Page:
As a visitor from Europe and a friend of the Dao, I feel very honoured to have been offered the opportunity to formulate some observations on the subject of sustainability and its relationship with Daoism. I am a great admirer and long-time student of Daoism, but I realise that I cannot claim any of the deep expertise and practice accumulated by the masters, scholars and other experts present at the International Daoism Forum. Nevertheless, I will take this opportunity to give you some of my views.
The global water situation, which has received increasing public attention during the last decade, is one of the most serious issues confronting the world today. However, despite numerous efforts to improve the situation, billions of people still lack access to clean drinking water and to sufficient water for basic sanitation. Moreover, around 10,000 people, about half of them young children, die every day from illnesses related to unclean water.
Ecological Management Foundation chairman Allerd Stikker argues that the institutions and NGOs concerned with the world's water challenges should take desalination more seriously.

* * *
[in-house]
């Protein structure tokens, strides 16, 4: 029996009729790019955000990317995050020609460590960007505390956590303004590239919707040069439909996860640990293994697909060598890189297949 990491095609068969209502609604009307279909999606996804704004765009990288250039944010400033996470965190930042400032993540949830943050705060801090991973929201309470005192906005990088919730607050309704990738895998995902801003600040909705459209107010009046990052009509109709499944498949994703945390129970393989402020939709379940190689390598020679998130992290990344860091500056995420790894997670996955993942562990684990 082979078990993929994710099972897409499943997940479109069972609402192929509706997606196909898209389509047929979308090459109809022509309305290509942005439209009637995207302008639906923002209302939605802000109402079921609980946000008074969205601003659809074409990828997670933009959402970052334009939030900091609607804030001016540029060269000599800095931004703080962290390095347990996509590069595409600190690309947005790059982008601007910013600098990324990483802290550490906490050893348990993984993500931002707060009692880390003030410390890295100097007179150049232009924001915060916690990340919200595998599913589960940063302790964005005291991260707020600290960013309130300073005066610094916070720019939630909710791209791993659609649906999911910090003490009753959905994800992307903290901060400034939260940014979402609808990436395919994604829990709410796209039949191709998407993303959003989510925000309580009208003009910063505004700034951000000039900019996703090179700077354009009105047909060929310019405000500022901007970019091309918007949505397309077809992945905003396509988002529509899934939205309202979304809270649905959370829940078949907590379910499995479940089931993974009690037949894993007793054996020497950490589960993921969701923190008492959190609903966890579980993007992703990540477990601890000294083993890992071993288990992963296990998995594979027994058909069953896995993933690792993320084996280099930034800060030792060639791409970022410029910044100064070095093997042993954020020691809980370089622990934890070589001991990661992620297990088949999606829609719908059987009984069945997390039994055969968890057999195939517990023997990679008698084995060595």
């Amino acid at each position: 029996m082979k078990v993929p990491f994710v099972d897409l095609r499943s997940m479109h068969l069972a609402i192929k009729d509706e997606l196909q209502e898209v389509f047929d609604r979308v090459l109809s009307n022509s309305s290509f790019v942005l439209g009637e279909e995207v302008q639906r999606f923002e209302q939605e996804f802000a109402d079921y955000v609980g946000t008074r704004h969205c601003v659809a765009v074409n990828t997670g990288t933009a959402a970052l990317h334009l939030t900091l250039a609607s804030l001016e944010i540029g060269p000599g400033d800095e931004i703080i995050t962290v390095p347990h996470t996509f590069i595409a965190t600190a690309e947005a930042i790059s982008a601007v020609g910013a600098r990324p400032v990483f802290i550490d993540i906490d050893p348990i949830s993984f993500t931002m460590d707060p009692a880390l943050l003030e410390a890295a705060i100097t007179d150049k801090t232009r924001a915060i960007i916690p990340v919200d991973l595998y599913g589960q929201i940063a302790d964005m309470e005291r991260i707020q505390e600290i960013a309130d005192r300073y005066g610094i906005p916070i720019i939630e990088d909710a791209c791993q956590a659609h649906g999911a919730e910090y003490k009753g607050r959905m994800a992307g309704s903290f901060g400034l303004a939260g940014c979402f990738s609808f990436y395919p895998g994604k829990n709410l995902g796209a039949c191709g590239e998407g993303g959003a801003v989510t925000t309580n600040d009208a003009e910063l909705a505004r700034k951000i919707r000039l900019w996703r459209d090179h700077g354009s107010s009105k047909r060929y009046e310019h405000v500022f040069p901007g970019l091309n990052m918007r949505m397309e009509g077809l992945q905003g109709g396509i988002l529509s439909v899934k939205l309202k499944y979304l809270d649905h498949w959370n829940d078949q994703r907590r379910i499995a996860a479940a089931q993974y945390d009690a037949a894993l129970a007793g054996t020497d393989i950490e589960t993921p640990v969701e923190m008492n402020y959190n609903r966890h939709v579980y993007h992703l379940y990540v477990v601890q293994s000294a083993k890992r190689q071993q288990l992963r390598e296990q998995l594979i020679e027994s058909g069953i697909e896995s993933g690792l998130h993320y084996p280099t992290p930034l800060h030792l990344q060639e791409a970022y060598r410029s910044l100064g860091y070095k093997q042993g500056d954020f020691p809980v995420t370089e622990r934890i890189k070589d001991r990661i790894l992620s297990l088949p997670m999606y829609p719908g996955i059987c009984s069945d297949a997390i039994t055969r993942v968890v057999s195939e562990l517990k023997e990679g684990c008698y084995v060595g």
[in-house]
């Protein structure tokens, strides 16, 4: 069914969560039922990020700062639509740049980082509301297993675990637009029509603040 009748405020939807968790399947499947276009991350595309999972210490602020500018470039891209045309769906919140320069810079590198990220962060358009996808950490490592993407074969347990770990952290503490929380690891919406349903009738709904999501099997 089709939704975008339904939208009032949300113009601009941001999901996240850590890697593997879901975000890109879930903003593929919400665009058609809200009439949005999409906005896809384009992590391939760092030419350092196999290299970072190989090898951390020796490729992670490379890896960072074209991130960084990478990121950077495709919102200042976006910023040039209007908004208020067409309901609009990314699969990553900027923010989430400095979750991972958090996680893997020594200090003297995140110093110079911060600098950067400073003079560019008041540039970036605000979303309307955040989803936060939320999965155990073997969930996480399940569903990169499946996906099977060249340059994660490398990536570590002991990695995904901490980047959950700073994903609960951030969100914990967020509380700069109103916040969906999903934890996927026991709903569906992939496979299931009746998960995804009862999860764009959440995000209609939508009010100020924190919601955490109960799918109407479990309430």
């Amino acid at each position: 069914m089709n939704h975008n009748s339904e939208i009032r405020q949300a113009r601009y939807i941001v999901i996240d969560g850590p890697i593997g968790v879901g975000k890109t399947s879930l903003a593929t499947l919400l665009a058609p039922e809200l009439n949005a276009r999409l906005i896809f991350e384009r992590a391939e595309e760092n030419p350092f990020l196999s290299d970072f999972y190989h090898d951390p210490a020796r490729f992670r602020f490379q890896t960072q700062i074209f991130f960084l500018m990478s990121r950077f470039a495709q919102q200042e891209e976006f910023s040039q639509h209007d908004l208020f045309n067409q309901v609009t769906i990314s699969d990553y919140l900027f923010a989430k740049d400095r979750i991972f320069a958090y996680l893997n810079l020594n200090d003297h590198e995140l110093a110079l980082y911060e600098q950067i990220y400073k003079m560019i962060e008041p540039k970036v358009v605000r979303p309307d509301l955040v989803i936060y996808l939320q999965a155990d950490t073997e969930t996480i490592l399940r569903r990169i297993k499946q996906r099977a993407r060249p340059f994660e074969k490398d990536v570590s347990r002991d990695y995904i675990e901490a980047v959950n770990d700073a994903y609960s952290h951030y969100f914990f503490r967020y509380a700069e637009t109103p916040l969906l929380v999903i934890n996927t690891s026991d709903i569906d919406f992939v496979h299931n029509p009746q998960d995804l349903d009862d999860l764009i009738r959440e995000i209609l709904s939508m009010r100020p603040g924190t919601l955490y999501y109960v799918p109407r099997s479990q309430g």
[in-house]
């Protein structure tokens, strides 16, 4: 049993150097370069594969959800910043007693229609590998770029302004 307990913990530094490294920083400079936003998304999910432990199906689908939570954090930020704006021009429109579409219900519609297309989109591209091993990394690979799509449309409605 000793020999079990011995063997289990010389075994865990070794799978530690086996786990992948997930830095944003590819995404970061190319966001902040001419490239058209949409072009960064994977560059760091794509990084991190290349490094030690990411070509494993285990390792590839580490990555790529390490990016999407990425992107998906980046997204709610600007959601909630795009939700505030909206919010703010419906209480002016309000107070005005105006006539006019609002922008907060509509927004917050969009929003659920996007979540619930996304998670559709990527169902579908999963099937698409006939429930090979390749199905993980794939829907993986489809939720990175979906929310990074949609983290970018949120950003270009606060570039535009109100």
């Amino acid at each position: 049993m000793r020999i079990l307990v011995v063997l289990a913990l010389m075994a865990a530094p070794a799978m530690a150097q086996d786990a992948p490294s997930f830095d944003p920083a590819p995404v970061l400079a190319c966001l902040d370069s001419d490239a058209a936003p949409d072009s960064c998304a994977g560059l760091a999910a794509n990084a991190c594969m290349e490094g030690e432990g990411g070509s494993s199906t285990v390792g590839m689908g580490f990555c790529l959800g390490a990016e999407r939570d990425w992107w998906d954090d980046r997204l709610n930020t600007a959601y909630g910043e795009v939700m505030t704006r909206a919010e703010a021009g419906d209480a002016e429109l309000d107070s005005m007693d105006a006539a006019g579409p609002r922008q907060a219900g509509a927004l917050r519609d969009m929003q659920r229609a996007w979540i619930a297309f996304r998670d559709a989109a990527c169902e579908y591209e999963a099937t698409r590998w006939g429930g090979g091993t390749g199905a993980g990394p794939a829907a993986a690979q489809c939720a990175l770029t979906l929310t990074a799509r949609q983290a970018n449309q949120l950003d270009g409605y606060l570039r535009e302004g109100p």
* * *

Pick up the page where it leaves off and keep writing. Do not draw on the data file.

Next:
Het Wereld Water Forum IV in Mexico ligt weer achter ons. Een forum met véél dezelfde boodschappen, véél onderlinge uitwisselingen en een ongeïnspireerde slotververklaring die geheel in het teken staat van de gouvernementele verantwoordelijkheden. Natuurlijk kan zo’n ‘top down’ macrobenadering zinvol zijn, in het kader van Integrated Water Resource Management (IWRM) en vooral voor grote bevolkingsconcentraties in bijvoorbeeld megacities. Wat ik echter mis, is aandacht voor micro oplossingen, de ‘bottom-up’ benadering.
As industry experts warn that the world is failing to achieve the MDG targets for water and sanitation provision, Allerd Stikker of the Ecological Management Foundation calls for a fresh approach.
1. Fresh Water Scarcity
Why did you decide to write this book?